In the late 1980s, as techno and house made its way around Europe, mutating as it hopped from city to city, one young DJ from Curacao made a mistake that would inspire a brand new sound. While he was performing at Den Haag's Club Voltage, DJ Moortje accidentally dropped a dancehall track at 45RPM rather than 33, and let it play out. Thirsty for a hi-NRG sound, the crowd loved the squeaky vocals and rapid beat, and bubbling (or bubbling house) was born.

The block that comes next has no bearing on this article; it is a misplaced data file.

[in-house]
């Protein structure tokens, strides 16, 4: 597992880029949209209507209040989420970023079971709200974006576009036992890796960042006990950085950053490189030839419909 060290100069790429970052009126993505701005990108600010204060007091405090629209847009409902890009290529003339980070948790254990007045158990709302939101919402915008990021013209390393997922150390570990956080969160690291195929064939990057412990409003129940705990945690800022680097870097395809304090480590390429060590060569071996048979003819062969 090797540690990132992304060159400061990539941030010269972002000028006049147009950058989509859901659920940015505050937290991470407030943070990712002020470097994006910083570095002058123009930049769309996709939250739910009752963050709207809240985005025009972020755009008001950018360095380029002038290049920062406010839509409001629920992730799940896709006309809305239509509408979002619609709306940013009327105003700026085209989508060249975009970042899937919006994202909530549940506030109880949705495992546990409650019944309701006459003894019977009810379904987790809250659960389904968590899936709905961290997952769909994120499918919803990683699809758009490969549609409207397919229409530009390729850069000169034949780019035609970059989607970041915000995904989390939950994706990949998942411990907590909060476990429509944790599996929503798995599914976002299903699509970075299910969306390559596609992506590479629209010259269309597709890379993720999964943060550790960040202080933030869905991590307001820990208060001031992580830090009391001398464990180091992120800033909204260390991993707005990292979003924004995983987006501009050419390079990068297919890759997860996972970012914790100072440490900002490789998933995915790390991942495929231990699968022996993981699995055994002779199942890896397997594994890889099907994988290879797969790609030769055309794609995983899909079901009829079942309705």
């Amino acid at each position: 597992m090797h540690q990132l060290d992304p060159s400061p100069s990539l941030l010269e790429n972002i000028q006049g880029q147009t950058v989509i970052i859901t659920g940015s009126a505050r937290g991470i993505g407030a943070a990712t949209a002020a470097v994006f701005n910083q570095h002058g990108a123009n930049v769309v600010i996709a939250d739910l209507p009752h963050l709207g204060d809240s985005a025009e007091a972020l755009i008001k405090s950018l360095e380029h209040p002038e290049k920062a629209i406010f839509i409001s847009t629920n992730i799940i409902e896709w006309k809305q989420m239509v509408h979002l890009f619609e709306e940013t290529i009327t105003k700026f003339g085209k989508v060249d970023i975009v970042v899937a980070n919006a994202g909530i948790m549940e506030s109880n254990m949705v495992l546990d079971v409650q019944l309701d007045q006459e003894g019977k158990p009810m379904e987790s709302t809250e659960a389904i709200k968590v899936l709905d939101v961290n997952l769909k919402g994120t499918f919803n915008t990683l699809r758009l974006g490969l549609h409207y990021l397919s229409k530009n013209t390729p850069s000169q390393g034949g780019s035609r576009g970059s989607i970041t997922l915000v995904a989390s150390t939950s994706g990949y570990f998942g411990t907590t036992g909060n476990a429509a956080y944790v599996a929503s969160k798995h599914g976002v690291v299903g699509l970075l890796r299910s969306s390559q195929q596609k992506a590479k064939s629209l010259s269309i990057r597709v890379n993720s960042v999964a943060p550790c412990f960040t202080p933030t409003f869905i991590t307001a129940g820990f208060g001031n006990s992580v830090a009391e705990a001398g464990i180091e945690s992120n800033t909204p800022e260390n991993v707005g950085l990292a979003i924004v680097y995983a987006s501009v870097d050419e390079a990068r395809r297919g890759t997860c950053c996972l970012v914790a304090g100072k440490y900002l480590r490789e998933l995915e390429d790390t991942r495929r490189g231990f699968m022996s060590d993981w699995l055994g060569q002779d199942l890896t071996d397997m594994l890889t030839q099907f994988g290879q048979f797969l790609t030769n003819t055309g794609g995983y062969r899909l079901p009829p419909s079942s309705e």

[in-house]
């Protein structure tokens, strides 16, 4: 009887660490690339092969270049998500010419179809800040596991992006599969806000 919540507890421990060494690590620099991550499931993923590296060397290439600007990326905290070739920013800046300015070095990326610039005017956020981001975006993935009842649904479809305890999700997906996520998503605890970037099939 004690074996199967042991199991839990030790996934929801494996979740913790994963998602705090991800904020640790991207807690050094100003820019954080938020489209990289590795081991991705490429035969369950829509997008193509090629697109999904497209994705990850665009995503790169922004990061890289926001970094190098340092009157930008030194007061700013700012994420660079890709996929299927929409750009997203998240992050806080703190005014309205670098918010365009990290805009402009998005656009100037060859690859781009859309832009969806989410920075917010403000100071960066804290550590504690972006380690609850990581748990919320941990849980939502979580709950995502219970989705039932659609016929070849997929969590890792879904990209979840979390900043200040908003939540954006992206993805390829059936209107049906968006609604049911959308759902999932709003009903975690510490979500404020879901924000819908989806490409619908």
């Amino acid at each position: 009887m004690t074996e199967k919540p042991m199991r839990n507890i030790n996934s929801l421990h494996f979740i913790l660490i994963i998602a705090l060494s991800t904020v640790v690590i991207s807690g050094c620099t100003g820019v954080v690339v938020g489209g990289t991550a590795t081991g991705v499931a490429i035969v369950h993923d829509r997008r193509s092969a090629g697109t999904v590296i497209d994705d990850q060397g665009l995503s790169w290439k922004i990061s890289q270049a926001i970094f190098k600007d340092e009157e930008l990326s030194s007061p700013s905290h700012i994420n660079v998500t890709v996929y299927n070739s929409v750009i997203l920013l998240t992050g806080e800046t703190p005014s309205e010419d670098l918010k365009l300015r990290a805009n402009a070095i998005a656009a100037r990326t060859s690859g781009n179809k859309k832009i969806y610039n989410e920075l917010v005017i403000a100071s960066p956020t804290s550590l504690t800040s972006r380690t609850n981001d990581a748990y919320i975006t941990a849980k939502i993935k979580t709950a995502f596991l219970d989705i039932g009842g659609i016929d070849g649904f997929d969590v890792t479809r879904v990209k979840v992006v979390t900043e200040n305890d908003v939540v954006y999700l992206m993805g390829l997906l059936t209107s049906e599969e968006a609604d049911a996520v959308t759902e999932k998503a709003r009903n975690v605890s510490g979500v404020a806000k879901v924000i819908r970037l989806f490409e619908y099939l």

For the next couple of decades, bubbling was a crucial part of Holland's Afro-diasporic club landscape. And as a new generation of wide-eyed young DJs and producers began to take the reins, it evolved accordingly. In the late-2000s, Den Haag-based teenage prodigy Guillermo Schuurman followed in the footsteps of his uncle DJ Chippie (one of the genre's co-founders) and cousins DJ Daycard, DJ Master-D, Stiko Jnr and DJ Justme, and began performing and writing beats. Using Fruityloops, he fused familiar bubbling rhythms with rap and R&B samples, trance synths and electro house wobbles, and his tracks quickly became a regular fixture on the Dutch circuit.